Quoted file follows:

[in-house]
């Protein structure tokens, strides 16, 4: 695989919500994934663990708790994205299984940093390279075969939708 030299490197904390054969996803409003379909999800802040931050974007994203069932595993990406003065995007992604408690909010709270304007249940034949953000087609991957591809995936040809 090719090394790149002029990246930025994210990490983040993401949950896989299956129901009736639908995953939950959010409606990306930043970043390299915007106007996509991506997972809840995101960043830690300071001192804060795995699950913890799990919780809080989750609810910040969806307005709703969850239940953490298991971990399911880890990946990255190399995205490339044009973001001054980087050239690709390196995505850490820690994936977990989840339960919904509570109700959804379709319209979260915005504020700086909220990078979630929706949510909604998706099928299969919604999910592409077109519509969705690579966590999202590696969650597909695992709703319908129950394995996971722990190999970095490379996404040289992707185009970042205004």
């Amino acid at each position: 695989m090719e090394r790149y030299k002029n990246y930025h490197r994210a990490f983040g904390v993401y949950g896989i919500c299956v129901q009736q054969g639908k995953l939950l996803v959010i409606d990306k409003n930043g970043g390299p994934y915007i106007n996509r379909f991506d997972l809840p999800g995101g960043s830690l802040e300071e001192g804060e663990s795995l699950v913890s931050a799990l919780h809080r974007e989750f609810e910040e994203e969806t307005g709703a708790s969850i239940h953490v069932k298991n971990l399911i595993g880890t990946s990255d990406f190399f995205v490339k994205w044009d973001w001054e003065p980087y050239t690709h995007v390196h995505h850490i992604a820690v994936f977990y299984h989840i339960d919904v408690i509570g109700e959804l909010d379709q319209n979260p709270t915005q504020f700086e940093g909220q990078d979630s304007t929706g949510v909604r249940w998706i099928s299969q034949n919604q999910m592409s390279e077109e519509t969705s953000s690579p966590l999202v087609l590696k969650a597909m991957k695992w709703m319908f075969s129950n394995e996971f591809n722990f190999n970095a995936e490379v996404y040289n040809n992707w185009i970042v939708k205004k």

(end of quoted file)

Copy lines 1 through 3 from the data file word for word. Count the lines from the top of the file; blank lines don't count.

[in-house]
């Protein structure tokens, strides 16, 4: 695989919500994934663990708790994205299984940093390279075969939708 030299490197904390054969996803409003379909999800802040931050974007994203069932595993990406003065995007992604408690909010709270304007249940034949953000087609991957591809995936040809 090719090394790149002029990246930025994210990490983040993401949950896989299956129901009736639908995953939950959010409606990306930043970043390299915007106007996509991506997972809840995101960043830690300071001192804060795995699950913890799990919780809080989750609810910040969806307005709703969850239940953490298991971990399911880890990946990255190399995205490339044009973001001054980087050239690709390196995505850490820690994936977990989840339960919904509570109700959804379709319209979260915005504020700086909220990078979630929706949510909604998706099928299969919604999910592409077109519509969705690579966590999202590696969650597909695992709703319908129950394995996971722990190999970095490379996404040289992707185009970042205004």
């Amino acid at each position: 695989m090719e090394r790149y030299k002029n990246y930025h490197r994210a990490f983040g904390v993401y949950g896989i919500c299956v129901q009736q054969g639908k995953l939950l996803v959010i409606d990306k409003n930043g970043g390299p994934y915007i106007n996509r379909f991506d997972l809840p999800g995101g960043s830690l802040e300071e001192g804060e663990s795995l699950v913890s931050a799990l919780h809080r974007e989750f609810e910040e994203e969806t307005g709703a708790s969850i239940h953490v069932k298991n971990l399911i595993g880890t990946s990255d990406f190399f995205v490339k994205w044009d973001w001054e003065p980087y050239t690709h995007v390196h995505h850490i992604a820690v994936f977990y299984h989840i339960d919904v408690i509570g109700e959804l909010d379709q319209n979260p709270t915005q504020f700086e940093g909220q990078d979630s304007t929706g949510v909604r249940w998706i099928s299969q034949n919604q999910m592409s390279e077109e519509t969705s953000s690579p966590l999202v087609l590696k969650a597909m991957k695992w709703m319908f075969s129950n394995e996971f591809n722990f190999n970095a995936e490379v996404y040289n040809n992707w185009i970042v939708k205004k």